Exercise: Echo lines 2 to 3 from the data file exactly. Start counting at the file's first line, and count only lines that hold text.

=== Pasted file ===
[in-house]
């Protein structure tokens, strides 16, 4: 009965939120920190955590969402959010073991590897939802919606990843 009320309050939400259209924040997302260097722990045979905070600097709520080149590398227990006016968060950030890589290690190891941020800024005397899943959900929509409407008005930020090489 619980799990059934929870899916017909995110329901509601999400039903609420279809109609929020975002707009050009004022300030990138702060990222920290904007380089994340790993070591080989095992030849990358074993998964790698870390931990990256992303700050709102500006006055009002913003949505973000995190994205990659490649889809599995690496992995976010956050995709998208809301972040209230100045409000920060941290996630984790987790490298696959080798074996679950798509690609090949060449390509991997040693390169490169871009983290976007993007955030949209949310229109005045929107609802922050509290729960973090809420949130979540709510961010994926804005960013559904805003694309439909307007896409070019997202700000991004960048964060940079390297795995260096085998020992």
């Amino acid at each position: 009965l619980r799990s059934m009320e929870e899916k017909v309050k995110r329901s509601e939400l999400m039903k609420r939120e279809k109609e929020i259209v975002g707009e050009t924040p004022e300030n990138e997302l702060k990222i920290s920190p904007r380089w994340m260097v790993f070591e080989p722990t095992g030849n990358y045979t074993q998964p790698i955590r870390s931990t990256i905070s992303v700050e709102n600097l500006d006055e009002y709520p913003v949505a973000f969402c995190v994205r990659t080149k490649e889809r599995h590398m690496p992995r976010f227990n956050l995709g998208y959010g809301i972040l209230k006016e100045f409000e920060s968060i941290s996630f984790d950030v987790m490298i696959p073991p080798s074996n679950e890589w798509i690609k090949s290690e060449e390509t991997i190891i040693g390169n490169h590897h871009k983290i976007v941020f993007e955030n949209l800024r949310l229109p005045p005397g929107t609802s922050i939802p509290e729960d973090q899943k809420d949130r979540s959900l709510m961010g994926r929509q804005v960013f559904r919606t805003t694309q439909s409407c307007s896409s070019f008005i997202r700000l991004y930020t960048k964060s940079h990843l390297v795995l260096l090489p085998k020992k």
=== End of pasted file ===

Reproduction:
């Protein structure tokens, strides 16, 4: 009965939120920190955590969402959010073991590897939802919606990843 009320309050939400259209924040997302260097722990045979905070600097709520080149590398227990006016968060950030890589290690190891941020800024005397899943959900929509409407008005930020090489 619980799990059934929870899916017909995110329901509601999400039903609420279809109609929020975002707009050009004022300030990138702060990222920290904007380089994340790993070591080989095992030849990358074993998964790698870390931990990256992303700050709102500006006055009002913003949505973000995190994205990659490649889809599995690496992995976010956050995709998208809301972040209230100045409000920060941290996630984790987790490298696959080798074996679950798509690609090949060449390509991997040693390169490169871009983290976007993007955030949209949310229109005045929107609802922050509290729960973090809420949130979540709510961010994926804005960013559904805003694309439909307007896409070019997202700000991004960048964060940079390297795995260096085998020992």
């Amino acid at each position: 009965l619980r799990s059934m009320e929870e899916k017909v309050k995110r329901s509601e939400l999400m039903k609420r939120e279809k109609e929020i259209v975002g707009e050009t924040p004022e300030n990138e997302l702060k990222i920290s920190p904007r380089w994340m260097v790993f070591e080989p722990t095992g030849n990358y045979t074993q998964p790698i955590r870390s931990t990256i905070s992303v700050e709102n600097l500006d006055e009002y709520p913003v949505a973000f969402c995190v994205r990659t080149k490649e889809r599995h590398m690496p992995r976010f227990n956050l995709g998208y959010g809301i972040l209230k006016e100045f409000e920060s968060i941290s996630f984790d950030v987790m490298i696959p073991p080798s074996n679950e890589w798509i690609k090949s290690e060449e390509t991997i190891i040693g390169n490169h590897h871009k983290i976007v941020f993007e955030n949209l800024r949310l229109p005045p005397g929107t609802s922050i939802p509290e729960d973090q899943k809420d949130r979540s959900l709510m961010g994926r929509q804005v960013f559904r919606t805003t694309q439909s409407c307007s896409s070019f008005i997202r700000l991004y930020t960048k964060s940079h990843l390297v795995l260096l090489p085998k020992k």